In The New York Times Magazine annual feature, “The Lives They Lived,” a photo shows Alex Okrent ’05 hunched over a table as he studied maps for the Obama campaign. The photo captured the specific absorption, devotion, and passion with which Okrent worked on the campaign. No one expected that this vibrant, energetic young man would collapse while at work on July 13, 2012, at age 29. He was pronounced dead, at a Chicago hospital, of what was later determined to be cardiac arrhythmia.
“Our brother Alex has passed away,” Obama campaign manager Jim Messina announced at headquarters, according to the Times story, written by the magazine’s chief national correspondent, Mark Leibovich. Stunned co-workers wept at the shocking news. The president called Okrent’s parents in the hospital. At a memorial area set up in the corner of headquarters, President Obama left a Post-it note: “We will always remember your commitment, humor and passion. God bless.”
A College of Social Studies major at Wesleyan, Okrent had taken a semester off to work on Barack Obama’s first run for the Senate. In 2007, he joined Obama’s first presidential campaign in its early days. It was only natural that he would return for Obama’s re-election campaign.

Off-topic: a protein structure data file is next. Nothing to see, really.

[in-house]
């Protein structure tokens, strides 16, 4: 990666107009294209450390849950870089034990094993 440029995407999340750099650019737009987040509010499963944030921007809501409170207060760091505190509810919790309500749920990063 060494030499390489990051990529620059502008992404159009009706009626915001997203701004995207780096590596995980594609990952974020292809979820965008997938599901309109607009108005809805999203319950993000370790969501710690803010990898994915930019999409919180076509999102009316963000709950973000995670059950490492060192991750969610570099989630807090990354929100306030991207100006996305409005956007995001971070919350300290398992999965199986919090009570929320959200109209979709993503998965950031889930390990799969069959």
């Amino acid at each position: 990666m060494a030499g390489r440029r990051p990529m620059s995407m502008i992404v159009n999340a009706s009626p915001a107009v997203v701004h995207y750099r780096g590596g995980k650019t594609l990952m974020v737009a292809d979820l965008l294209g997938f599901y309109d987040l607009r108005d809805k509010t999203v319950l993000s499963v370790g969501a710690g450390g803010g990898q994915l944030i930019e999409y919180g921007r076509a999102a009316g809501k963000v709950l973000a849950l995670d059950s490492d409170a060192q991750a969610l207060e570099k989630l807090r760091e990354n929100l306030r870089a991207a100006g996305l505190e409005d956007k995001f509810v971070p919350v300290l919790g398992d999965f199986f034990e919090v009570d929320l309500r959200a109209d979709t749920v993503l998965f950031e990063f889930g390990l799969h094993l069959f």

Okrent was noted for his ability to inspire people—and after his death, colleagues and friends paid tribute to that ability. Buttons—“Do it for Alex” and “AOK”—that colleagues created and wore in his memory continued to remind those working on the campaign of his exceptional spirit.
The Times article quoted Okrent’s friend, Lodro Rinzler ’05, reflecting on election night: “It was this amazing moment when we knew we were successful… And we were also crushed with the realization that we weren’t getting Alex back just because we won.”
Professor of Government Nancy Schwartz was Okrent’s thesis adviser and taught him when he was a freshman. Okrent spent a semester in South Africa, and wrote his thesis on the attitudes and actions of South African Jews in the face of apartheid in that nation. Shortly after Okrent’s death, Schwartz wrote a statement memorializing him.
In part, she wrote, “Alex loved justice; it formed the aesthetic of his life. He had strong political views and he chose to work for a decade in the midst of a mainstream political party. I have the utmost respect for him and am deeply grieved at his death. He is part of the beloved community.”